Like other Australians who struggled to get ahead of the rat race at home, boilermaker Keith Kingston came to Papua New Guinea to make some serious money.
Arriving in 1968, he landed a job building bridges near Popondetta not far off from Kokoda. Those two years left him a changed man. The longstanding family joke is that he was bitten by a bug and inflicted with a terrible disease called entrepreneurialism.
His first dive into business was buying a barber shop in Lae. While cutting hair is a different game to cutting steel, Kingston already demonstrated good marketing instincts as the barber shop became renowned for stocking all the latest Playboy magazines.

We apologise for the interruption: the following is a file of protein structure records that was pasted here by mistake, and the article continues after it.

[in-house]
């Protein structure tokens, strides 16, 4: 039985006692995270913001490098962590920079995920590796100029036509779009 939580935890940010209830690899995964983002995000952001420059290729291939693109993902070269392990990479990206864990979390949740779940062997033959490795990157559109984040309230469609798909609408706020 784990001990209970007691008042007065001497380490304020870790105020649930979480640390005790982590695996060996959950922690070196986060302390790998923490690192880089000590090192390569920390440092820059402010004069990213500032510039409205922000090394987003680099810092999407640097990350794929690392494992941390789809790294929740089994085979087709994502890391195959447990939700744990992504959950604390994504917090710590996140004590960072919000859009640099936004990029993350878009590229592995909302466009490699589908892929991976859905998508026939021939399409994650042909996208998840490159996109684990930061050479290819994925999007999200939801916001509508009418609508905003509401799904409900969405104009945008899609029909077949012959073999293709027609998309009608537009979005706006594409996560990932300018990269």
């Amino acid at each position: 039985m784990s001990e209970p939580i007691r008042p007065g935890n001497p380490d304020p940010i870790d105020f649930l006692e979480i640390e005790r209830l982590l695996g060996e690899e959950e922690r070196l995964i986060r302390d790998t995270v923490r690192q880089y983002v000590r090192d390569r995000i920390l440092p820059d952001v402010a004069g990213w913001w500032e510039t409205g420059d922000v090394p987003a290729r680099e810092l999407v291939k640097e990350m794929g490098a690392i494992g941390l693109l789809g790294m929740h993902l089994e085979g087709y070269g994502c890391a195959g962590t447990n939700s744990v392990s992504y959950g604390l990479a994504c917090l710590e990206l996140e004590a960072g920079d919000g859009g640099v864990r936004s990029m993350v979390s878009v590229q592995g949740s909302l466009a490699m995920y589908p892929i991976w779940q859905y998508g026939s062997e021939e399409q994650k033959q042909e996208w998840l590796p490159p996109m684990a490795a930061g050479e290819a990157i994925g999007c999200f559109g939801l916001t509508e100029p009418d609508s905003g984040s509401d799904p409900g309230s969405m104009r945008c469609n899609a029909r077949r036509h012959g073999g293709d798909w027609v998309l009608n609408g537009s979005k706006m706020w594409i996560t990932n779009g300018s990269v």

After selling the shop for a slight profit, Kingston went on to found his namesake business in 1972.
The initial business was purely based on importing machine and power tools, plus associated goods, from Japan. How it branched out into a diverse range of manufacturing was often a result of overcoming the challenges which can arise, especially in PNG.
KK Kingston's foray into manufacturing chemicals and related products was borne out of frustration. As part of its trade of selling power tools the business also imported degreasers and hand cleaners from Australia to accompany their use.
In what could perhaps be considered a brief anecdote of PNG-related freight mishaps over the decades, the business at one point was in the position where it received two extensively damaged shipments of these chemical products which made them unsaleable.